Green economy is the world's 21st-century 'logical solution', top Abu Dhabi official says

Public and private sectors need to work together to capitalise on green growth opportunities, Mohamed Al Shorafa tells Abu Dhabi Finance Week

Mohamed Al Shorafa, chairman of the Abu Dhabi Department of Economic Development speaking at the ADFW at ADGM on Thursday. Photo: Abu Dhabi Department of Economic Development.
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The green economy is the 21st century’s “logical solution” and perfecting a dynamic regulatory environment moving forward is a must for its development, chairman of the Abu Dhabi Department of Economic Development (Added) has said.

“In Abu Dhabi, our recently announced Industrial Strategy, and soon-to-be unveiled economic strategy, will focus on how we integrate green and circular elements to drive growth and diversification in a responsible and calculated manner," Mohamed Al Shorafa told delegates at Abu Dhabi Finance Week in the capital on Thursday.

“We urge you all to jump on our bandwagon, collaborate with us to expedite our continued transformation agenda."

Driving green economies can prove to be the "vital interconnectivity link of the public and private sectors" as both sides can partner towards “influencing public policy and procedures required to harness sustainability” and capitalise on green growth opportunities, Mr Al Shorafa said.

Efforts to develop a green and more sustainable economy have gained renewed impetus as the world continues to emerge from the pandemic-driven slowdown.

The UAE, which is set to host Cop28 next November, is leading global efforts for sustainability.

The UAE and the US this month signed a strategic partnership to invest $100 billion to produce 100 gigawatts of clean energy globally by 2035.

As part of the partnership, the two countries are setting up an expert group to identify priority projects, remove potential hurdles and measure progress in achieving targets.

In September, a global alliance to build a coalition of countries with climate action and sustainable development as priorities was launched at the World Green Economy Summit in Dubai.

The UAE, the Arab world’s second-largest economy, has pledged to achieve net-zero carbon emissions by 2050 in line with the targets of the Paris Agreement.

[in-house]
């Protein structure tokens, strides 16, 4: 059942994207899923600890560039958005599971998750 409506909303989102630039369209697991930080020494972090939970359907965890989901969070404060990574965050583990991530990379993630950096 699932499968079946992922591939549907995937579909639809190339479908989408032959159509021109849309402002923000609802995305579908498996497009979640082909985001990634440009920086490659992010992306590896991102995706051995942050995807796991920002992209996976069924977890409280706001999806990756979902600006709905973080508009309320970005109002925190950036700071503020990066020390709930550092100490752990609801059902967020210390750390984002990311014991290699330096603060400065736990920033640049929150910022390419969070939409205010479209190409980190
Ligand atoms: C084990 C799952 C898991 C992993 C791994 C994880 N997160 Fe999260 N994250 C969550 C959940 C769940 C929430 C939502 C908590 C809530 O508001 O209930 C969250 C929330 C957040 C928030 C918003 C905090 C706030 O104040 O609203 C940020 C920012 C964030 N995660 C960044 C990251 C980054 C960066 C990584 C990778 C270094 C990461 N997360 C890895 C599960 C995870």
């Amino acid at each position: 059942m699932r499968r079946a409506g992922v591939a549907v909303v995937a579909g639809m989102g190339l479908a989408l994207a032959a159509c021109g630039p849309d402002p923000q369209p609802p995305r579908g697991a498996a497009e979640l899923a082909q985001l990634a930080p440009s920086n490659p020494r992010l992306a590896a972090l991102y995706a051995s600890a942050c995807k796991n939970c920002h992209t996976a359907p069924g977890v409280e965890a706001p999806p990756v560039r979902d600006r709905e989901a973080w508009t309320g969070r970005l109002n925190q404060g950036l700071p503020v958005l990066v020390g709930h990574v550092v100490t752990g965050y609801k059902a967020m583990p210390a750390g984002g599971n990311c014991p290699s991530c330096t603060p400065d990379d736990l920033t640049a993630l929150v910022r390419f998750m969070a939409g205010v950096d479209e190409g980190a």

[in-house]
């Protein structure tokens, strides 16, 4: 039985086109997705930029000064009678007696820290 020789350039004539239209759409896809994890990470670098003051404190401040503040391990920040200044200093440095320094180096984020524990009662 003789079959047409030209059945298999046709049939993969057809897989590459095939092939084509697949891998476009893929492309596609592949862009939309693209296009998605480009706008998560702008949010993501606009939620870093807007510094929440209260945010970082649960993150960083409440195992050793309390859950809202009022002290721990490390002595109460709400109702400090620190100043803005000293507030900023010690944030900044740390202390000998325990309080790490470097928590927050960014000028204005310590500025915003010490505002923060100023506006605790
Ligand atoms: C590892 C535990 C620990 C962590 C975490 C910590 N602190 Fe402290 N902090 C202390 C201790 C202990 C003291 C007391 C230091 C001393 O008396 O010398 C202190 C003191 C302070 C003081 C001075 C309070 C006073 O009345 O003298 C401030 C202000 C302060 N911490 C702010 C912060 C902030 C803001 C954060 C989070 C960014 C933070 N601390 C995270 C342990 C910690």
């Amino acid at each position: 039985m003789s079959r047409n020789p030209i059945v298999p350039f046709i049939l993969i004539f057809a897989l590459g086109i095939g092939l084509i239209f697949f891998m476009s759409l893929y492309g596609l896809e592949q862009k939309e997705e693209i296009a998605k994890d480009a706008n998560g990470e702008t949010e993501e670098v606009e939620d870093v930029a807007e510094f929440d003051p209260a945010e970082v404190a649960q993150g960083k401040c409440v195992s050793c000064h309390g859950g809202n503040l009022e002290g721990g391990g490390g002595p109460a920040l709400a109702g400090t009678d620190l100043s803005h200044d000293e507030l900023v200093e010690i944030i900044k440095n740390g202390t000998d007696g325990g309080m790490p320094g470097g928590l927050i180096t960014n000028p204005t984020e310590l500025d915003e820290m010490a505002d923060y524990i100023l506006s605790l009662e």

At home, the UAE has rolled out several programmes to drive policy and regulatory transformation to achieve the net zero target. The country is investing Dh600 billion ($163.5 billion) to develop new renewable energy projects as part of efforts to achieve its ambitious climate action agenda.

The UAE economy, which made a strong rebound from the pandemic-driven slowdown in 2021, has picked up pace this year and is set to expand by 5.4 per cent in 2022, the UAE Central Bank estimates.

Emirates NBD, Dubai’s biggest lender, expects the economy to expand 7 per cent in 2022, setting up the country for its fastest annual expansion since 2011, when output grew by 6.9 per cent.

Development of the future and green economy is part of the government’s 50-year development agenda as it seeks to continue its diversification efforts and capitalise on new growth opportunities.

Regionally, countries in the six-member economic block of GCC can potentially add 3 to 6 extra percentage points of growth between now and 2030 if they pursue green growth opportunities, Issam Abousleiman, World Bank director for the GCC, told delegates.

The combined economic output of GCC countries is about $2 trillion. By 2050, if the Gulf states follow “business as usual”, it will reach $6 trillion. However, if they capture green growth opportunities, their aggregate economic output will rise to $13 trillion, he added.

There is climate funding gap of about $230 billion in the Middle East and North Africa region alone, which requires a “laser focus” on increasing the “access to sustainable finance”, with participation from the private sector and governments, Younis Al Khoori, Undersecretary at the UAE Ministry of Finance, told delegates on Thursday.

“The studies suggested that the green finance can help unlock opportunities of approximately $2 trillion in economic growth and more than 1 million jobs in the GCC alone,” he said.

For the world "to hopefully keep the temperature rise to no more than 1.5°C above pre-industrial levels, the consensus view is that it is going to cost between $5 trillion and $6 trillion every year between now and 2050", Chuka Umunna, head of ESG for Europe, Middle East and Africa at JP Morgan, told a panel.

"If you look for example, just take Europe between now and 2030, European Capital Markets Institute is forecasting that it will cost around $11 trillion to get Europe on the trajectory to a net zero."

However, it is not feasible to raise that sum of cash through the public sector alone.

There is "a massive gap" and the financial sector, especially banks such as JP Morgan, will have a big role to play, he said.

"This is why we've made some pretty major commitments, the biggest by any bank in the world, arguably, in this area, because we need to do our part," Mr Umunna said.

"This is in the interest of our shareholders."

Updated: November 17, 2022, 4:30 PM